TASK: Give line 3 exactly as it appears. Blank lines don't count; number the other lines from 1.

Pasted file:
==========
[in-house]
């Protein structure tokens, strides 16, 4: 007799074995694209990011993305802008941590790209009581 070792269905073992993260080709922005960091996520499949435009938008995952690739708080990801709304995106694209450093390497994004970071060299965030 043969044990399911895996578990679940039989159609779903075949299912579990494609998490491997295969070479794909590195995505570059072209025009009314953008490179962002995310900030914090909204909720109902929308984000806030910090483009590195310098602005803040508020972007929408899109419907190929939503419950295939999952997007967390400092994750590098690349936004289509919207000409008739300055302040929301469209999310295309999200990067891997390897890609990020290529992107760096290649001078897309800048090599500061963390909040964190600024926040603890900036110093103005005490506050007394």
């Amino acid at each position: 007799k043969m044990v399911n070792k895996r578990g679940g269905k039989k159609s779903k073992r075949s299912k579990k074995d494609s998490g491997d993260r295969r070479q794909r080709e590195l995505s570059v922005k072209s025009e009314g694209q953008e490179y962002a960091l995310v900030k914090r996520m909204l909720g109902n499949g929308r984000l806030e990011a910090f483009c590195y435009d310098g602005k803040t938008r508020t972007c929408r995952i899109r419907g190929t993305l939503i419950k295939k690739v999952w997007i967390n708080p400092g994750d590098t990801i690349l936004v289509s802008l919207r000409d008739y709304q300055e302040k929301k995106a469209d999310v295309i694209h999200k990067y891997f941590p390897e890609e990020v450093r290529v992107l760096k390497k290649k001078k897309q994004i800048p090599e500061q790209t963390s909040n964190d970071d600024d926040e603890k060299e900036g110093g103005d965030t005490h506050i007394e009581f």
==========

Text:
């Amino acid at each position: 007799k043969m044990v399911n070792k895996r578990g679940g269905k039989k159609s779903k073992r075949s299912k579990k074995d494609s998490g491997d993260r295969r070479q794909r080709e590195l995505s570059v922005k072209s025009e009314g694209q953008e490179y962002a960091l995310v900030k914090r996520m909204l909720g109902n499949g929308r984000l806030e990011a910090f483009c590195y435009d310098g602005k803040t938008r508020t972007c929408r995952i899109r419907g190929t993305l939503i419950k295939k690739v999952w997007i967390n708080p400092g994750d590098t990801i690349l936004v289509s802008l919207r000409d008739y709304q300055e302040k929301k995106a469209d999310v295309i694209h999200k990067y891997f941590p390897e890609e990020v450093r290529v992107l760096k390497k290649k001078k897309q994004i800048p090599e500061q790209t963390s909040n964190d970071d600024d926040e603890k060299e900036g110093g103005d965030t005490h506050i007394e009581f």